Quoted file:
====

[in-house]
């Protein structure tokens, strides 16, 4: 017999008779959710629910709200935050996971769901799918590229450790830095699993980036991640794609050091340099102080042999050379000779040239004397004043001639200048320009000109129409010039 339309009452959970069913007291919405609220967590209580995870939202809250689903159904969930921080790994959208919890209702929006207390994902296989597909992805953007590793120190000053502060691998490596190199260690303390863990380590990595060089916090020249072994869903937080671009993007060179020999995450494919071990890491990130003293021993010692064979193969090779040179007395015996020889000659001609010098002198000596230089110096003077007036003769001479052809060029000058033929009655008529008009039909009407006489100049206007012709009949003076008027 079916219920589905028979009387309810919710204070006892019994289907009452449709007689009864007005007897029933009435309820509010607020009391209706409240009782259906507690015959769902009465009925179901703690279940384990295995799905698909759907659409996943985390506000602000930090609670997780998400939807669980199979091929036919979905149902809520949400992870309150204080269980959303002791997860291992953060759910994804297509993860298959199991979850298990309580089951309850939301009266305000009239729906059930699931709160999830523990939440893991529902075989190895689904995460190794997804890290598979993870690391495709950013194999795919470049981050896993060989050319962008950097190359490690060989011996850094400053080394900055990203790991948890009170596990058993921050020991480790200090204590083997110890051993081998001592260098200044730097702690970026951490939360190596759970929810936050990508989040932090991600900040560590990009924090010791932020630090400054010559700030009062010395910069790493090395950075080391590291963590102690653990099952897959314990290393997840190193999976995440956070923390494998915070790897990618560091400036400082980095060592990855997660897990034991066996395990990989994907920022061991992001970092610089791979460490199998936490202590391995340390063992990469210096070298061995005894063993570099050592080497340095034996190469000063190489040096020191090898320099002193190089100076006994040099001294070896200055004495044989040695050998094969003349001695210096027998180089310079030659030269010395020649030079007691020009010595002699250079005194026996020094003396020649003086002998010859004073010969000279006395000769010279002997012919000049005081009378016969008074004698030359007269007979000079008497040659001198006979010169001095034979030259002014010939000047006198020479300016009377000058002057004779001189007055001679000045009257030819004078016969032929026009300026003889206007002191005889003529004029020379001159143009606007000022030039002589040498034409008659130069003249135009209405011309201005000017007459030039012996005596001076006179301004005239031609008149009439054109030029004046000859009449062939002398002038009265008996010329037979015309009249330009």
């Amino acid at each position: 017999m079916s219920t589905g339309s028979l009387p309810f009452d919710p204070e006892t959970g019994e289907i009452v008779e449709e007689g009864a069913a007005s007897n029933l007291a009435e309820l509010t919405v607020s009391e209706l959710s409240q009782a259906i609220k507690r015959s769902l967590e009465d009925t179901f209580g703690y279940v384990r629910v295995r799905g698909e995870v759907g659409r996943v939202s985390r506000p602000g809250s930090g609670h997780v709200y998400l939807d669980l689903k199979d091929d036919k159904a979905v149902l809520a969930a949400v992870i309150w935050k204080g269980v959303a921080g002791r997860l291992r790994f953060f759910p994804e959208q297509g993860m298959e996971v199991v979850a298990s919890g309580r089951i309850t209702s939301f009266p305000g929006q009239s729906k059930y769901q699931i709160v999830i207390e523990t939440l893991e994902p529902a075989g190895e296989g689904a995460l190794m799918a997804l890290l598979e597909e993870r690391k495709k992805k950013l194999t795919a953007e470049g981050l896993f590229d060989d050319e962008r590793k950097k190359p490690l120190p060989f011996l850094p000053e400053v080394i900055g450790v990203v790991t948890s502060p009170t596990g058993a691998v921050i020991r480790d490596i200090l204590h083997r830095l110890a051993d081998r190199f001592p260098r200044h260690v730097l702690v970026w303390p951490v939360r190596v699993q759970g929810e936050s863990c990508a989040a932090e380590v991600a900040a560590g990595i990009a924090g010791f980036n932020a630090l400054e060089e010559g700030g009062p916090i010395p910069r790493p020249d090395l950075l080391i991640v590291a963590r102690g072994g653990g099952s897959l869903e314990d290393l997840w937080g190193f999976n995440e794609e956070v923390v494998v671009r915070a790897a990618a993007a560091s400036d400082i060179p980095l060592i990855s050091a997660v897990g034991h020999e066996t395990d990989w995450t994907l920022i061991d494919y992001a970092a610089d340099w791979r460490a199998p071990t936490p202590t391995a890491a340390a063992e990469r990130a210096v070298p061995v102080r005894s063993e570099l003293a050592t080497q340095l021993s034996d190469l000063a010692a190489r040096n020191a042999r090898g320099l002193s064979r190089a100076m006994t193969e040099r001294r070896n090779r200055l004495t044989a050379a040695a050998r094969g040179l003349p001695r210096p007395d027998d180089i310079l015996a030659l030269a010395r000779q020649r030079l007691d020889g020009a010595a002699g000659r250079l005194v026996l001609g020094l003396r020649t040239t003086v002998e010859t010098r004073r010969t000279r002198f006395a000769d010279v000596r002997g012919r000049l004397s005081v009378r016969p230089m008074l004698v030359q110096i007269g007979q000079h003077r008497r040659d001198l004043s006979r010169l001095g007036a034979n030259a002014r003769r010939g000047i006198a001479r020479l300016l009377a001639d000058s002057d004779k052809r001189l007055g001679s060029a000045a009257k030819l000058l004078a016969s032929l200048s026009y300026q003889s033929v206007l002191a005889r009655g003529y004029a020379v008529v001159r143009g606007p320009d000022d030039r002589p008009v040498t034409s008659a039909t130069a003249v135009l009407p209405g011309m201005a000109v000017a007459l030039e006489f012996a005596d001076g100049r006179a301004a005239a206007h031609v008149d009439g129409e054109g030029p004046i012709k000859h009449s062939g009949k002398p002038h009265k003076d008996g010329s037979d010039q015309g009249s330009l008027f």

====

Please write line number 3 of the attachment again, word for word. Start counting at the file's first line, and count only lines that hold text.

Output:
């Amino acid at each position: 017999m079916s219920t589905g339309s028979l009387p309810f009452d919710p204070e006892t959970g019994e289907i009452v008779e449709e007689g009864a069913a007005s007897n029933l007291a009435e309820l509010t919405v607020s009391e209706l959710s409240q009782a259906i609220k507690r015959s769902l967590e009465d009925t179901f209580g703690y279940v384990r629910v295995r799905g698909e995870v759907g659409r996943v939202s985390r506000p602000g809250s930090g609670h997780v709200y998400l939807d669980l689903k199979d091929d036919k159904a979905v149902l809520a969930a949400v992870i309150w935050k204080g269980v959303a921080g002791r997860l291992r790994f953060f759910p994804e959208q297509g993860m298959e996971v199991v979850a298990s919890g309580r089951i309850t209702s939301f009266p305000g929006q009239s729906k059930y769901q699931i709160v999830i207390e523990t939440l893991e994902p529902a075989g190895e296989g689904a995460l190794m799918a997804l890290l598979e597909e993870r690391k495709k992805k950013l194999t795919a953007e470049g981050l896993f590229d060989d050319e962008r590793k950097k190359p490690l120190p060989f011996l850094p000053e400053v080394i900055g450790v990203v790991t948890s502060p009170t596990g058993a691998v921050i020991r480790d490596i200090l204590h083997r830095l110890a051993d081998r190199f001592p260098r200044h260690v730097l702690v970026w303390p951490v939360r190596v699993q759970g929810e936050s863990c990508a989040a932090e380590v991600a900040a560590g990595i990009a924090g010791f980036n932020a630090l400054e060089e010559g700030g009062p916090i010395p910069r790493p020249d090395l950075l080391i991640v590291a963590r102690g072994g653990g099952s897959l869903e314990d290393l997840w937080g190193f999976n995440e794609e956070v923390v494998v671009r915070a790897a990618a993007a560091s400036d400082i060179p980095l060592i990855s050091a997660v897990g034991h020999e066996t395990d990989w995450t994907l920022i061991d494919y992001a970092a610089d340099w791979r460490a199998p071990t936490p202590t391995a890491a340390a063992e990469r990130a210096v070298p061995v102080r005894s063993e570099l003293a050592t080497q340095l021993s034996d190469l000063a010692a190489r040096n020191a042999r090898g320099l002193s064979r190089a100076m006994t193969e040099r001294r070896n090779r200055l004495t044989a050379a040695a050998r094969g040179l003349p001695r210096p007395d027998d180089i310079l015996a030659l030269a010395r000779q020649r030079l007691d020889g020009a010595a002699g000659r250079l005194v026996l001609g020094l003396r020649t040239t003086v002998e010859t010098r004073r010969t000279r002198f006395a000769d010279v000596r002997g012919r000049l004397s005081v009378r016969p230089m008074l004698v030359q110096i007269g007979q000079h003077r008497r040659d001198l004043s006979r010169l001095g007036a034979n030259a002014r003769r010939g000047i006198a001479r020479l300016l009377a001639d000058s002057d004779k052809r001189l007055g001679s060029a000045a009257k030819l000058l004078a016969s032929l200048s026009y300026q003889s033929v206007l002191a005889r009655g003529y004029a020379v008529v001159r143009g606007p320009d000022d030039r002589p008009v040498t034409s008659a039909t130069a003249v135009l009407p209405g011309m201005a000109v000017a007459l030039e006489f012996a005596d001076g100049r006179a301004a005239a206007h031609v008149d009439g129409e054109g030029p004046i012709k000859h009449s062939g009949k002398p002038h009265k003076d008996g010329s037979d010039q015309g009249s330009l008027f």